There are three main buffers that correspond to the three main processing steps the algorithm performs.


Iteration is plotted here and the dimensions are the combination of several fields:

histwidth = (finalwidth * supersample) + (2 * gutter)
histheight = (finalheight * supersample) + (2 * gutter)

The gutter is to account for the extra space needed when filtering at edge pixels. It’s calculated by:

gutter = 10 * supersample

Computing the histogram bounds (camera) is much more complex. The values are based off of the following Xml fields: size, supersample, scale, zoom, center, spatial and density filter widths.

Scale is the pixels per unit, meaning the number of raster pixels needed to represent the distance from 0 to 1 in the Cartesian plane. The higher the value, the more zoomed in the camera is. Increasing scale without a corresponding increase in the quality field will degrade image quality.

Zoom is the amount of zoom to apply to the image. It has a similar effect to increasing scale, but does not suffer from quality loss. This will increase the number of iterations done to compensate.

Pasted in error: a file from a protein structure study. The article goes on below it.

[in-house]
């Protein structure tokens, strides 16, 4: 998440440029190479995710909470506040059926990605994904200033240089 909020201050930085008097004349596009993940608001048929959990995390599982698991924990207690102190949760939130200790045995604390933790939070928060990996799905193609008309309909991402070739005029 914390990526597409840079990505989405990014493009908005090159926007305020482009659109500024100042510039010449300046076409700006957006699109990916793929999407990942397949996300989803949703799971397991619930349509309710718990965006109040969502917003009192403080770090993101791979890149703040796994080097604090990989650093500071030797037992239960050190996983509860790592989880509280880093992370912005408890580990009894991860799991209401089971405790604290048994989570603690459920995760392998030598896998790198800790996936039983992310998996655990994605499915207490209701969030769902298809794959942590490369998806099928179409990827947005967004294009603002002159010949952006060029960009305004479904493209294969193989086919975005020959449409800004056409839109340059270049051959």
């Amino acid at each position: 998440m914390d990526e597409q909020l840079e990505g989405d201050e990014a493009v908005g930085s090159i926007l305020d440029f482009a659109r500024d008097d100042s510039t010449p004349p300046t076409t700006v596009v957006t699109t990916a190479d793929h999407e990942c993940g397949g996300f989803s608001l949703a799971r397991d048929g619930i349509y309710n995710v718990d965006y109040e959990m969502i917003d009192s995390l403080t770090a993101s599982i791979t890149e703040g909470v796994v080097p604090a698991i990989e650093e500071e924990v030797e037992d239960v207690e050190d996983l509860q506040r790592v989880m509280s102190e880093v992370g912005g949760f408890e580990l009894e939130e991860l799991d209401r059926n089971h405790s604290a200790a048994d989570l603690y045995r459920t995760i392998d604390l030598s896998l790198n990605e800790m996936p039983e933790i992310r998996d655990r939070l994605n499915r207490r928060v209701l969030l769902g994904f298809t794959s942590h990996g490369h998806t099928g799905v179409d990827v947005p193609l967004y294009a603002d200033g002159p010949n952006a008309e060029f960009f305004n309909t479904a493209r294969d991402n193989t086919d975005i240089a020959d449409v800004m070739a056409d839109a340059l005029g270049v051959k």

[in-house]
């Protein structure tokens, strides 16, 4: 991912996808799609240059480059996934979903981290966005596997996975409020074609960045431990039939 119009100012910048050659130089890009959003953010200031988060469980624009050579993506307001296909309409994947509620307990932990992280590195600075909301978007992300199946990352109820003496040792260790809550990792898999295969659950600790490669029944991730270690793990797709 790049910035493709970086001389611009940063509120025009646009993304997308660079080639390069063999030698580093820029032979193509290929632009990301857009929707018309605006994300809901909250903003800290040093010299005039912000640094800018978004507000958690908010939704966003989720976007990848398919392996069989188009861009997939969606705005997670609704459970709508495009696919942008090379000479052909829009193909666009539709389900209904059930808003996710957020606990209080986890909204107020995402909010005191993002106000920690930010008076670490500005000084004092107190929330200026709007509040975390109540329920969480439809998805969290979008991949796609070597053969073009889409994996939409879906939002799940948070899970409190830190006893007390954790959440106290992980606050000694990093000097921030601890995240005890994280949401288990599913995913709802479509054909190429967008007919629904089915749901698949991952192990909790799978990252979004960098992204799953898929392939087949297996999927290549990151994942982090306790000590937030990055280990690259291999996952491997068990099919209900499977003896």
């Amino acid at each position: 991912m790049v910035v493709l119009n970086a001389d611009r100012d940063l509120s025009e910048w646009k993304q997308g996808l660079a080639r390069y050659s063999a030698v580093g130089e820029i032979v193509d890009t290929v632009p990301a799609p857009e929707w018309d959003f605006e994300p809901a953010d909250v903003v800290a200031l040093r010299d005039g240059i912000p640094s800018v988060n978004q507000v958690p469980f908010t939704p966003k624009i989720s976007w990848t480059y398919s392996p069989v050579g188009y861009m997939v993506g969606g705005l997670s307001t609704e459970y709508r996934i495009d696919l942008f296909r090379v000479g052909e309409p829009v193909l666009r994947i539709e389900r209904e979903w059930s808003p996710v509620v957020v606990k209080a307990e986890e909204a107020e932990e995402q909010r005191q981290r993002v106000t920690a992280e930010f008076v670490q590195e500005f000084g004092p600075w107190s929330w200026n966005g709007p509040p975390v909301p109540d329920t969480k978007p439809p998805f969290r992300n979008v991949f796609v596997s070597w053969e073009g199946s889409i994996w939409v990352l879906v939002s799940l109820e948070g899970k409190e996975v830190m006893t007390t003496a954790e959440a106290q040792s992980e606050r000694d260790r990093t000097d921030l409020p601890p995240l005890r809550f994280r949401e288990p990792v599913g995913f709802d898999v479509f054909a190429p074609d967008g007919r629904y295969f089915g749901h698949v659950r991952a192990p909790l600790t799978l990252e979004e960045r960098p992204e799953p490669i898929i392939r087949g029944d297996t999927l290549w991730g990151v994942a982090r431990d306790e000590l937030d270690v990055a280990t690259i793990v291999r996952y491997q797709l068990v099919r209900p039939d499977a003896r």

Supersample is the value to multiply the dimensions of the histogram and accumulator by to accomplish anti-aliasing.

Center is the camera offset in on each axis. The image will move in the opposite direction of these values.

Density filter buffer

This has the same dimensions and type as the histogram, density filter output is written here.

Final image buffer

The final output is written here. The dimensions are not supersampled, and are just the values specified in the size field of the Xml. The type of each pixel is a 16 byte RGBA with each channel being a 32-bit float.